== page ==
PSafe Project: Psychological Safety, Advancement and Review (PSAR)

Psychological Safety and the Perils of Silencing Dissent: A Rapid Review Meta-Analysis

13 July 2023

AbstractThe role of psychological safety in organizations is critical in fostering innovative thinking, encouraging transparent communication, and promoting employee engagement. Despite its importance, a culture of psychological safety may be jeopardized when dissenting voices are silenced. This paper provides a comprehensive examination of psychological safety and the dangers of suppressing dissent within organizations. Through a rapid review meta-analysis of key studies, this paper elucidates the concept of psychological safety, discusses the adverse impacts of discouraging dissent, and reveals the pivotal role of leadership in promoting a culture of openness and safety. Our findings underscore the importance of an organizational environment where dissent is seen as an opportunity for learning and growth rather than as a threat. Recommendations for future research are suggested to further expand the understanding of these phenomena and to explore effective interventions for creating psychologically safe workplaces. This research has important implications for organizational leaders, human resource professionals, and policy-makers seeking to foster a culture of psychological safety in their organizations.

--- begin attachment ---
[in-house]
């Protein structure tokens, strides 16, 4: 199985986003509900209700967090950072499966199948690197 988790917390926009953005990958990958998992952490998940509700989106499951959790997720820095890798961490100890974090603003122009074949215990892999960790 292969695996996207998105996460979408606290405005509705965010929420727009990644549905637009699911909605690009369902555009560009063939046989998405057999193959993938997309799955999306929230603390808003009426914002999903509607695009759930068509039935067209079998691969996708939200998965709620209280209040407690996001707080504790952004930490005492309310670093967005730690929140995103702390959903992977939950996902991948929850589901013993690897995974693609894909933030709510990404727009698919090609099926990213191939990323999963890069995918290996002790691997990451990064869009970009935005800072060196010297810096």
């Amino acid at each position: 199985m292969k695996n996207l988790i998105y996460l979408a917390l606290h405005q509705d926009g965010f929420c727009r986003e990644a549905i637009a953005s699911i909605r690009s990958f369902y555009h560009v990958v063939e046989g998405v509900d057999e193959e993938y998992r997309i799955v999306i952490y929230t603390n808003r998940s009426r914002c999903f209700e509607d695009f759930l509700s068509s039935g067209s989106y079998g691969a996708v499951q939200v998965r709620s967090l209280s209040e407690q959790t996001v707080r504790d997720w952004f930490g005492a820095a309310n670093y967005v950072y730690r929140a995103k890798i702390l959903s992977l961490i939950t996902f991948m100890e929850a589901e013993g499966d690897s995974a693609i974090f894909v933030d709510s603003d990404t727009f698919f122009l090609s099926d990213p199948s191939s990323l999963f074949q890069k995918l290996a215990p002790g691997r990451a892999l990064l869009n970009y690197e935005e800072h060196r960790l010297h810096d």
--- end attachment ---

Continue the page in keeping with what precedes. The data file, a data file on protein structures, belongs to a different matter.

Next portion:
KeywordsPsychological Safety, Dissent, Employee Silence, Leadership, Organizational Culture, Meta-Analysis, Employee Voice, Organizational Behavior


ISSN (Online): Pending


Psychological safety refers to an individual’s perception of the potential consequences of taking interpersonal risks in a work environment (Edmondson, 2004). This sense of safety can play a crucial role in nurturing a collaborative and innovative culture within organizations.

In tandem with the concept of psychological safety, this paper discusses the potential perils of silencing dissent within organizations. The suppression of contrarian views can significantly inhibit an organization’s capacity for innovation (Milliken et al., 2003).

Moreover, this study aims to bridge the existent gap in the literature regarding psychological safety and the dangers of silencing dissent. By compiling and analyzing various studies, this paper provides insights to help organizations foster psychologically safe environments where diverse viewpoints are encouraged and valued.


This research utilizes the rapid review meta-analysis approach. This approach accelerates the systematic review method, enabling the efficient synthesis of existing knowledge on a particular subject (Haby et al., 2016).